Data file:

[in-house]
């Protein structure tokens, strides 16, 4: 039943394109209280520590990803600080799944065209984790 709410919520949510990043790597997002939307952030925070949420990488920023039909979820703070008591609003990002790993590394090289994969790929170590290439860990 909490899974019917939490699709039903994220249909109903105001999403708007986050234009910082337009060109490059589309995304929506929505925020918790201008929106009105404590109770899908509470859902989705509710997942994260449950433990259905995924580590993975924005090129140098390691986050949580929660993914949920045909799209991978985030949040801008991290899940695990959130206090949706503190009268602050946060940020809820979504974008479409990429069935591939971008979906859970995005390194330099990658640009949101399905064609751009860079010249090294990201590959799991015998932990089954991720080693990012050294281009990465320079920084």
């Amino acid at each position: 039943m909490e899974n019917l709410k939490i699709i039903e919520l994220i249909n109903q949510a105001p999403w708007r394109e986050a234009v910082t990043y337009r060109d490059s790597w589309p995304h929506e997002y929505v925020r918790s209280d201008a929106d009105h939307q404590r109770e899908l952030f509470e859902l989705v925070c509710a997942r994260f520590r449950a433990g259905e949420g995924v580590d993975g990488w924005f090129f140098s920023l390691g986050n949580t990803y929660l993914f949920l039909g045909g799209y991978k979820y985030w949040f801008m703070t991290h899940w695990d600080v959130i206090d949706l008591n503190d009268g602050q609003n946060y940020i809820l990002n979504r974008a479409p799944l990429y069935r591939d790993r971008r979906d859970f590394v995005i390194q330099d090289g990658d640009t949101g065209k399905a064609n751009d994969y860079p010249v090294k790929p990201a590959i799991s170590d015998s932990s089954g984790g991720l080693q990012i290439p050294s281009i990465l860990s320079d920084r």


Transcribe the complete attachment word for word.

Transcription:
[in-house]
């Protein structure tokens, strides 16, 4: 039943394109209280520590990803600080799944065209984790 709410919520949510990043790597997002939307952030925070949420990488920023039909979820703070008591609003990002790993590394090289994969790929170590290439860990 909490899974019917939490699709039903994220249909109903105001999403708007986050234009910082337009060109490059589309995304929506929505925020918790201008929106009105404590109770899908509470859902989705509710997942994260449950433990259905995924580590993975924005090129140098390691986050949580929660993914949920045909799209991978985030949040801008991290899940695990959130206090949706503190009268602050946060940020809820979504974008479409990429069935591939971008979906859970995005390194330099990658640009949101399905064609751009860079010249090294990201590959799991015998932990089954991720080693990012050294281009990465320079920084």
């Amino acid at each position: 039943m909490e899974n019917l709410k939490i699709i039903e919520l994220i249909n109903q949510a105001p999403w708007r394109e986050a234009v910082t990043y337009r060109d490059s790597w589309p995304h929506e997002y929505v925020r918790s209280d201008a929106d009105h939307q404590r109770e899908l952030f509470e859902l989705v925070c509710a997942r994260f520590r449950a433990g259905e949420g995924v580590d993975g990488w924005f090129f140098s920023l390691g986050n949580t990803y929660l993914f949920l039909g045909g799209y991978k979820y985030w949040f801008m703070t991290h899940w695990d600080v959130i206090d949706l008591n503190d009268g602050q609003n946060y940020i809820l990002n979504r974008a479409p799944l990429y069935r591939d790993r971008r979906d859970f590394v995005i390194q330099d090289g990658d640009t949101g065209k399905a064609n751009d994969y860079p010249v090294k790929p990201a590959i799991s170590d015998s932990s089954g984790g991720l080693q990012i290439p050294s281009i990465l860990s320079d920084r």